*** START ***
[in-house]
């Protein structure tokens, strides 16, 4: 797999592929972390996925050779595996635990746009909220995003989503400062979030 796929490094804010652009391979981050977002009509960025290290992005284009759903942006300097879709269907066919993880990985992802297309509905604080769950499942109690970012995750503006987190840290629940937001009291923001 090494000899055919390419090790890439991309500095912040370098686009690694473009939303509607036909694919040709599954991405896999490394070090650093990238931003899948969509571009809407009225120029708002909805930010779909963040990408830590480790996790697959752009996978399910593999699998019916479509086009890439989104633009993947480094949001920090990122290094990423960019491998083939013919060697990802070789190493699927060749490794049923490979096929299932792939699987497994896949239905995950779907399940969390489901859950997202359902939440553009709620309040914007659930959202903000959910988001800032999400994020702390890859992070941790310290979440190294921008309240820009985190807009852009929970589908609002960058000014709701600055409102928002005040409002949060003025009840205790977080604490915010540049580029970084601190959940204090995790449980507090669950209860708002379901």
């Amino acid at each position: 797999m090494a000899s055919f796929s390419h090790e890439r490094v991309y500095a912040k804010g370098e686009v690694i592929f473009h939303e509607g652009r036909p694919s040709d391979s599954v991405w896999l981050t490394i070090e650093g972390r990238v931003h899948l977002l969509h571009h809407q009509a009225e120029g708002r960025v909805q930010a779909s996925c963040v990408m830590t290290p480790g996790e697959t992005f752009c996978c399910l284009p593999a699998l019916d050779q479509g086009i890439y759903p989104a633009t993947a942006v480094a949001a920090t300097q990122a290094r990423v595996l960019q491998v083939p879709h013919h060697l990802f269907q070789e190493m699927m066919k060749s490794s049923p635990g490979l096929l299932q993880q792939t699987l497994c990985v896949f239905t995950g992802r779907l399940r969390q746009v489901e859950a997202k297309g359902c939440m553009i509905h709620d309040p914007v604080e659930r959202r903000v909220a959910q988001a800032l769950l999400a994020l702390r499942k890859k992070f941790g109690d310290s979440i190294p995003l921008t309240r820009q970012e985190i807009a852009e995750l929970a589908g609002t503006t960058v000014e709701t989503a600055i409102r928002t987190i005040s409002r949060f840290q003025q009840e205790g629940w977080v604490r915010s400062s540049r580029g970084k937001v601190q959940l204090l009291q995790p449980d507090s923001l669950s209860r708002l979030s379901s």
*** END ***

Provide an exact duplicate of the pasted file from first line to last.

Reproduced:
[in-house]
């Protein structure tokens, strides 16, 4: 797999592929972390996925050779595996635990746009909220995003989503400062979030 796929490094804010652009391979981050977002009509960025290290992005284009759903942006300097879709269907066919993880990985992802297309509905604080769950499942109690970012995750503006987190840290629940937001009291923001 090494000899055919390419090790890439991309500095912040370098686009690694473009939303509607036909694919040709599954991405896999490394070090650093990238931003899948969509571009809407009225120029708002909805930010779909963040990408830590480790996790697959752009996978399910593999699998019916479509086009890439989104633009993947480094949001920090990122290094990423960019491998083939013919060697990802070789190493699927060749490794049923490979096929299932792939699987497994896949239905995950779907399940969390489901859950997202359902939440553009709620309040914007659930959202903000959910988001800032999400994020702390890859992070941790310290979440190294921008309240820009985190807009852009929970589908609002960058000014709701600055409102928002005040409002949060003025009840205790977080604490915010540049580029970084601190959940204090995790449980507090669950209860708002379901």
């Amino acid at each position: 797999m090494a000899s055919f796929s390419h090790e890439r490094v991309y500095a912040k804010g370098e686009v690694i592929f473009h939303e509607g652009r036909p694919s040709d391979s599954v991405w896999l981050t490394i070090e650093g972390r990238v931003h899948l977002l969509h571009h809407q009509a009225e120029g708002r960025v909805q930010a779909s996925c963040v990408m830590t290290p480790g996790e697959t992005f752009c996978c399910l284009p593999a699998l019916d050779q479509g086009i890439y759903p989104a633009t993947a942006v480094a949001a920090t300097q990122a290094r990423v595996l960019q491998v083939p879709h013919h060697l990802f269907q070789e190493m699927m066919k060749s490794s049923p635990g490979l096929l299932q993880q792939t699987l497994c990985v896949f239905t995950g992802r779907l399940r969390q746009v489901e859950a997202k297309g359902c939440m553009i509905h709620d309040p914007v604080e659930r959202r903000v909220a959910q988001a800032l769950l999400a994020l702390r499942k890859k992070f941790g109690d310290s979440i190294p995003l921008t309240r820009q970012e985190i807009a852009e995750l929970a589908g609002t503006t960058v000014e709701t989503a600055i409102r928002t987190i005040s409002r949060f840290q003025q009840e205790g629940w977080v604490r915010s400062s540049r580029g970084k937001v601190q959940l204090l009291q995790p449980d507090s923001l669950s209860r708002l979030s379901s």